Dated to the early twentieth century, this planetary model was made by Laing Planetarium Company in Detroit, United States. Called an orrery, or more correctly a tellurium it is a demonstration model to show the motions of the Earth and Moon around
Made by Richard Melbourne in London during 1631, this brass astrolabe enabled explorers/sailors to identify their position based on how the sky looked during a specific time. This allowed men to orient themselves in unknown places. As physics progressed, this invention came about during an age of exploration and guided Europeans towards every corner of the globe. Without scientists solving more complex math problems, items like this would cease to exist.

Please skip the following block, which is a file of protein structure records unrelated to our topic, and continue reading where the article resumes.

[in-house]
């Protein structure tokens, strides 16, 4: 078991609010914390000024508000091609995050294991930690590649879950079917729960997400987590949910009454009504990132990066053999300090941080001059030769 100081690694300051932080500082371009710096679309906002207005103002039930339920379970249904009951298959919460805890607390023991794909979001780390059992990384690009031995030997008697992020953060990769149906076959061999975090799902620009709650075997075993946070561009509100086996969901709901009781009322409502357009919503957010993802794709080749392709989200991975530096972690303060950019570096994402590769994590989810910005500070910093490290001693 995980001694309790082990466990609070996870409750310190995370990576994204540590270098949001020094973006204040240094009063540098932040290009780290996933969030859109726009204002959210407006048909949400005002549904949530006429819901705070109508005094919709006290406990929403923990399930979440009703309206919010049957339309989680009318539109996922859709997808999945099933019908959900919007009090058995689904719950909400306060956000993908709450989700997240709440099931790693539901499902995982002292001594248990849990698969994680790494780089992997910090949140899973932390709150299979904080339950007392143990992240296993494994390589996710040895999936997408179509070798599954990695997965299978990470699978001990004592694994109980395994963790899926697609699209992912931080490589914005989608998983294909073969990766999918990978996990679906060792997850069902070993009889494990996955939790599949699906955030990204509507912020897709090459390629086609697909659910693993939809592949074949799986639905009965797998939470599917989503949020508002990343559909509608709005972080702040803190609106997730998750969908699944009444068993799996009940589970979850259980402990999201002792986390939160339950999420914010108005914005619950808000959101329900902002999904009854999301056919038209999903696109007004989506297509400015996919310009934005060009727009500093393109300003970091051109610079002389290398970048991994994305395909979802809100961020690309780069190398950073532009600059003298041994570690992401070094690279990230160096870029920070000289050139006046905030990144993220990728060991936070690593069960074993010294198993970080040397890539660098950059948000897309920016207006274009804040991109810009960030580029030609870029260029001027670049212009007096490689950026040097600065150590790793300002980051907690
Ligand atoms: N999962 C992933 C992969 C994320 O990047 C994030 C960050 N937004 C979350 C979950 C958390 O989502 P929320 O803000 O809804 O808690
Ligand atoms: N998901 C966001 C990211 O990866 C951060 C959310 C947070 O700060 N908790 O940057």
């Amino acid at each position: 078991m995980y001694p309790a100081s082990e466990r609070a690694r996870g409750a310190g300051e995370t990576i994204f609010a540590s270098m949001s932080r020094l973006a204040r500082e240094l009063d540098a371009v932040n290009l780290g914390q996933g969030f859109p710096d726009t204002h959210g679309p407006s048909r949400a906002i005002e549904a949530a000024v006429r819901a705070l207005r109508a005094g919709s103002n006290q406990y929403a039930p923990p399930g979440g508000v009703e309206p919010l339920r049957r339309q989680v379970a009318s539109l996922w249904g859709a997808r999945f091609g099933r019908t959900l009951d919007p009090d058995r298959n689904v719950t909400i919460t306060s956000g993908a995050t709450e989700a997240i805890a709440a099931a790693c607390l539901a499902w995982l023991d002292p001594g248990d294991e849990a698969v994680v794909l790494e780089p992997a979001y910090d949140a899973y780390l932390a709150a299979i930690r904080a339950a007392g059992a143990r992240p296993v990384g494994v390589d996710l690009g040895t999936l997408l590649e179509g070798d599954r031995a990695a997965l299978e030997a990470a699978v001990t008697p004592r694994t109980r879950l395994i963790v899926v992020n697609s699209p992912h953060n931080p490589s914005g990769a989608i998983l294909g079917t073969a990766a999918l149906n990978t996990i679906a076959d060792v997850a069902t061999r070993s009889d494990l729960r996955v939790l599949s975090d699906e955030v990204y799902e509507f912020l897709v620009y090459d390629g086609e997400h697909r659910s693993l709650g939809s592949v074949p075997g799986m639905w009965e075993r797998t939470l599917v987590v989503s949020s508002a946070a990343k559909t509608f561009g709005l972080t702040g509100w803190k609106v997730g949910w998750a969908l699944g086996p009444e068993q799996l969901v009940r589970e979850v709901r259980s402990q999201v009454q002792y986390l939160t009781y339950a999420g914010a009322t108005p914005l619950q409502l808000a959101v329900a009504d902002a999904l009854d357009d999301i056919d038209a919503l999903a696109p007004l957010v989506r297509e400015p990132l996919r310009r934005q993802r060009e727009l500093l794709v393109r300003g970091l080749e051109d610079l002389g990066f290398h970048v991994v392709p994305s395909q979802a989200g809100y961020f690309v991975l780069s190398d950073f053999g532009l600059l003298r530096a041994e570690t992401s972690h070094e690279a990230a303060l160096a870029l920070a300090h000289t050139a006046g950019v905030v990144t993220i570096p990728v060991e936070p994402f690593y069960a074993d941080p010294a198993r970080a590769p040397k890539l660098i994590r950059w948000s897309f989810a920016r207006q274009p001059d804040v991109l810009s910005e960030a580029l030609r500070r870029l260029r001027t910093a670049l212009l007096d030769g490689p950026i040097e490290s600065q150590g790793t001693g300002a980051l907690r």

This astrolabe was made in Germany in the 17th century, a time when astrolabes were already on the verge of decline in the West. It is remarkable for its fanciful stellar markers (usually just sharp pointers, for the sake of precision) and for including the comet of 1618 and the novae of 1572, 1600, and 1604. (Adler Collections, M-34.)